Silent Key - Oliver Lee - W0LCI
102-year-old Oliver Lee: a Navy veteran with a knack for communicationOliver Lee operates his ham radio every day.
His love of radio led him to the U.S. Navy and a commendable military career which spanned three decades.
By Don Benjamin/Contributing Writer
Delta resident, Oliver Edward Lee, is a Colorado native who ended up traveling the world. Raised on a 10-acre farm near Hygiene, Colorado, he figures he was in 5th or 6th grade when his family moved to town. They didn’t stray far from their roots.
“This was back in the days when all the family settled around grandparents,” Lee recalled.
Bitten early by the ham radio bug, Lee soon mastered the complexities of Morse Code. He was in high school when an older classmate graduated, leaving the nearby Longmont National Guard Armory without a code operator. Taking the graduate’s place, he held the position until a general came to inspect the armory and encountered the boy.
Lee recalls that the general asked, “What the hell’s this civilian doing here?” Informed that Lee was the only kid left in town who knew Morse Code, the general insisted that the young technician join the unit. So, although he was only 16, Lee became a member of the Colorado National Guard. He still has a letter, dated August 18, 1938, from then-Governor Teller Ammons commending him for his service in the Guard. Later, in 1939, he officially joined the Naval Reserve in Boulder.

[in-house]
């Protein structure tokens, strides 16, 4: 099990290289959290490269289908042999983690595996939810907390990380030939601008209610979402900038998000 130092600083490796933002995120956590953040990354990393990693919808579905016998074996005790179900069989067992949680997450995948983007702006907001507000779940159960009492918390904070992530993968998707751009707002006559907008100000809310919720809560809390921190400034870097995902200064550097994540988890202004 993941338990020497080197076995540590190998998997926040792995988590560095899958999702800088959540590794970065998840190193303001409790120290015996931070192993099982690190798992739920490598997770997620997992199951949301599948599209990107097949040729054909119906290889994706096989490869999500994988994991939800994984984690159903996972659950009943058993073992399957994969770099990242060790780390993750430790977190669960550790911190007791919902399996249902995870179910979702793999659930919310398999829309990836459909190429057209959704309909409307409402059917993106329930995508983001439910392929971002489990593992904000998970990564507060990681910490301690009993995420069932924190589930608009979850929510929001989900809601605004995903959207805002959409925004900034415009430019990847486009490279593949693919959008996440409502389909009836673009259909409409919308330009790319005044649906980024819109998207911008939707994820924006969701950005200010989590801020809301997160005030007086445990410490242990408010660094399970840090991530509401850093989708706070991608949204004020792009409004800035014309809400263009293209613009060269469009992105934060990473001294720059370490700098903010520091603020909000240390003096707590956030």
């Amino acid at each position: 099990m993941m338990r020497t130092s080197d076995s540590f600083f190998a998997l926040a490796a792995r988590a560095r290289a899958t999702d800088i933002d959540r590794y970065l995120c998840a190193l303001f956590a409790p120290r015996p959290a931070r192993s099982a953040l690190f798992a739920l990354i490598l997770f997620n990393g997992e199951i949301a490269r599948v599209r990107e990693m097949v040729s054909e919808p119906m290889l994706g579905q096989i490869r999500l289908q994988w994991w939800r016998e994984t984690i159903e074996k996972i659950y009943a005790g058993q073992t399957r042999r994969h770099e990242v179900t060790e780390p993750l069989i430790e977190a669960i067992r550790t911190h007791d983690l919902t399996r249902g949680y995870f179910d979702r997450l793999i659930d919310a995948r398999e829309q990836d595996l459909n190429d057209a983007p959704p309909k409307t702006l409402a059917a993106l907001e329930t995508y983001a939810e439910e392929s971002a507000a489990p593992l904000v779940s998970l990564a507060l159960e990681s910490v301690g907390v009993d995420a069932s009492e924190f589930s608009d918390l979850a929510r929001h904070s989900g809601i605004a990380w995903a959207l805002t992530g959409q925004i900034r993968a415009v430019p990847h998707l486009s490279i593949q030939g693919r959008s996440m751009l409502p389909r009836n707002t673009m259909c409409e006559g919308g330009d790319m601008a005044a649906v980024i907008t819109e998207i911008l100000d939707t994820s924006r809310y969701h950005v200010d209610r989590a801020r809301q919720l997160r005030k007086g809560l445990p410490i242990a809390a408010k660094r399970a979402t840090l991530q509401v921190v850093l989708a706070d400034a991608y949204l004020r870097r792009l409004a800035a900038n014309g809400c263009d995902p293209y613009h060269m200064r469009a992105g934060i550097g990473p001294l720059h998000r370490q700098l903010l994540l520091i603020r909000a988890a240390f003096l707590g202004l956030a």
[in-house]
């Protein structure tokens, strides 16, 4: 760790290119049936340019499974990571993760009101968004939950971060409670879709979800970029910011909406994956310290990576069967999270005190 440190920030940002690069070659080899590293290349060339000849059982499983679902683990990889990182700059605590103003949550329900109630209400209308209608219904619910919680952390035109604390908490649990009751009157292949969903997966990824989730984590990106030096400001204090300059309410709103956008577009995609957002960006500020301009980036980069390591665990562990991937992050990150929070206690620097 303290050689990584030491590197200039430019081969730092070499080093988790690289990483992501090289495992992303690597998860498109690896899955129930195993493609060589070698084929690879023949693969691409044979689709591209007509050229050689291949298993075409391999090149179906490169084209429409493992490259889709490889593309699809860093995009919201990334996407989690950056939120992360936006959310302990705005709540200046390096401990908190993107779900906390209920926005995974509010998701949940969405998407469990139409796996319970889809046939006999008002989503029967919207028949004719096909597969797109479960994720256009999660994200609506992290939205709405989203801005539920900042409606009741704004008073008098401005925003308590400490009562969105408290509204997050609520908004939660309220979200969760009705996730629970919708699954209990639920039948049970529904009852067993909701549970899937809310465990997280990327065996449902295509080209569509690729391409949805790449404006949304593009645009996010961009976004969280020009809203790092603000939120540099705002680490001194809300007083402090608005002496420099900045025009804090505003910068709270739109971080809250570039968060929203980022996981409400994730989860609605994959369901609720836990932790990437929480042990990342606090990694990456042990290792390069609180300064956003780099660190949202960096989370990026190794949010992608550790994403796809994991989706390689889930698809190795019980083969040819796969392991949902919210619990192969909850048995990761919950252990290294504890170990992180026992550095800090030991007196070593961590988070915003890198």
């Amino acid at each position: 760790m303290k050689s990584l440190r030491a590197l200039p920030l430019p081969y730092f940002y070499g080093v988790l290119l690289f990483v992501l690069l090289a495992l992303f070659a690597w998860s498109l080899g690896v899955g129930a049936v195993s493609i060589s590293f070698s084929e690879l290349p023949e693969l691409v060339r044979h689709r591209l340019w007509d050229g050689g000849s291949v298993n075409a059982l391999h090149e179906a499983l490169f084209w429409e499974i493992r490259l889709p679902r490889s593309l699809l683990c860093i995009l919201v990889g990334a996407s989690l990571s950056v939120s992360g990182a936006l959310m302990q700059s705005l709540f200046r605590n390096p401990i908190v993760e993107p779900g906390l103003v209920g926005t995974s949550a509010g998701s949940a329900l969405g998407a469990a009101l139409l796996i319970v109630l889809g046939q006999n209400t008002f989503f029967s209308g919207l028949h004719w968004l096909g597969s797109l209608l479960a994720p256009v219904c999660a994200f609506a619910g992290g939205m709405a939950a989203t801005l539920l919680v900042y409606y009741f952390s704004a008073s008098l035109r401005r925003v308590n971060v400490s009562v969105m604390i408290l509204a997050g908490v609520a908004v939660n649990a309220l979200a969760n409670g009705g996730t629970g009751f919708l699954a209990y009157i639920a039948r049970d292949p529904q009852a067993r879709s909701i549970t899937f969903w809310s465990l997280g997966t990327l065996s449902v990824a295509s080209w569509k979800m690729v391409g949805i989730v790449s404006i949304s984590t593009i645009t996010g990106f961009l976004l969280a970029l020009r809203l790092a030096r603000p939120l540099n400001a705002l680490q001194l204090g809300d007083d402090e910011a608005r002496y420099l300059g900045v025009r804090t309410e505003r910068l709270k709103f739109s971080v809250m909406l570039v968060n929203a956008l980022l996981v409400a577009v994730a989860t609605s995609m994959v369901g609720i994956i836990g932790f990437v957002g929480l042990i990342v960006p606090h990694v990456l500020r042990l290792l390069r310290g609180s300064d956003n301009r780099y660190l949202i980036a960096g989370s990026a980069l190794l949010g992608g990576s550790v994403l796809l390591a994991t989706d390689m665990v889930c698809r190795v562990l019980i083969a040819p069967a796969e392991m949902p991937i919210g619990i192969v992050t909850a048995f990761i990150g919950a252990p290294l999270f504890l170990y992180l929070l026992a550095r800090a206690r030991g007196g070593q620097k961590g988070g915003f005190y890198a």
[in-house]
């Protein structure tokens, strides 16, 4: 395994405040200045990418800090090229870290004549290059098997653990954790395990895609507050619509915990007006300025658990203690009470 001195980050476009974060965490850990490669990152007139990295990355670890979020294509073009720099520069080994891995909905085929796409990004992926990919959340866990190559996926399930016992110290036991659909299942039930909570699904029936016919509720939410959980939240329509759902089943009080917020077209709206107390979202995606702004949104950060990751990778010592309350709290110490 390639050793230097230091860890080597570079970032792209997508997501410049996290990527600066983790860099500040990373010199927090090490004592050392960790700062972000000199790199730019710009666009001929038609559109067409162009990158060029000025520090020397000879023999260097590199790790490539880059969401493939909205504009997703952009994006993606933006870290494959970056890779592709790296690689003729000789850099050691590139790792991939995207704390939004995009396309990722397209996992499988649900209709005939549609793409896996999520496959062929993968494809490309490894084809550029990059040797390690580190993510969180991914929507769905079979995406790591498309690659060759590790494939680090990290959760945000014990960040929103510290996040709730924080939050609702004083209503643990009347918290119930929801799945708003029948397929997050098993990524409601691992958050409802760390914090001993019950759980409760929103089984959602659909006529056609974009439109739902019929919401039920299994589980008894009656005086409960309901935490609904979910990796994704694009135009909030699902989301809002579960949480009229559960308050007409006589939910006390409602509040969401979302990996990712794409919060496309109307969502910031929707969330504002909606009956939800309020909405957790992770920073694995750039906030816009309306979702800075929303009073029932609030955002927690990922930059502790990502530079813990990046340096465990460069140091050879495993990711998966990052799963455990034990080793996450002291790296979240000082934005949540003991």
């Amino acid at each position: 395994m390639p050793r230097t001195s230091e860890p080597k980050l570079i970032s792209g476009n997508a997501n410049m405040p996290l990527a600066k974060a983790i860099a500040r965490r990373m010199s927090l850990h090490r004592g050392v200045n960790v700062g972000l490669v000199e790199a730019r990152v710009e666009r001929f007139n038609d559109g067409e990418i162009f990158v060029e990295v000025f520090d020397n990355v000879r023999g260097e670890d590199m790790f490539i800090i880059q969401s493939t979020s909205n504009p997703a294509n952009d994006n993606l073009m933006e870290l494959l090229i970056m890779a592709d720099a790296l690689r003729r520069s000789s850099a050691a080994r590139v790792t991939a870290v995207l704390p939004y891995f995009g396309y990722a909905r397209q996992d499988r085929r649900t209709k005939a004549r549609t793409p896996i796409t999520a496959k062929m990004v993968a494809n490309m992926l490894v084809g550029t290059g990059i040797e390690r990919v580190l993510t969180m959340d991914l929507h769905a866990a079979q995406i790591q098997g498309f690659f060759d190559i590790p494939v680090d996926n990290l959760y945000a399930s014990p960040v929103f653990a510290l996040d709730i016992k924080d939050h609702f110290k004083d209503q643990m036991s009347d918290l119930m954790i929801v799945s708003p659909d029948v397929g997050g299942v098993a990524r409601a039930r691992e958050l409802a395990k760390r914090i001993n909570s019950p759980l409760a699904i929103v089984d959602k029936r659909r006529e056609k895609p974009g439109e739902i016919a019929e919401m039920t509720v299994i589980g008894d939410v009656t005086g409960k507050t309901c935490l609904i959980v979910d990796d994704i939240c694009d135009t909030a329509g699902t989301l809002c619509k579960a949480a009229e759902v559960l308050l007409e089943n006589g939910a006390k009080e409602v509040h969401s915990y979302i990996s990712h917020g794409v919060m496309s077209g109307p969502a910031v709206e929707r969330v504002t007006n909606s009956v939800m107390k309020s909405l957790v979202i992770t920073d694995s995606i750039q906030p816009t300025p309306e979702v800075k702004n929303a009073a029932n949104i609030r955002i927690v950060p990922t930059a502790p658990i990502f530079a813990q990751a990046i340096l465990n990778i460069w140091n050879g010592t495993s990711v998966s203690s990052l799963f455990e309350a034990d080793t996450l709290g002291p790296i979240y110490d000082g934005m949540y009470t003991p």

Around that time, the Navy ran an advertisement in the Longmont daily newspaper. The ad encouraged local ham radio operators to apply for a super-secret program. Intrigued, Lee responded and the young reserve was sent to an electronics school in Los Angeles where he learned that the secret program involved “radar.”
“We weren’t even allowed to say the name outside of training,” he recalls.
Following Pearl Harbor, Lee enlisted in the regular Navy. More training followed at California’s Treasure Island where he joined with eighty other ham radio operators. At the close of training, those with last names A-L joined the Navy’s surface fleet. Last names M-Z went to naval air.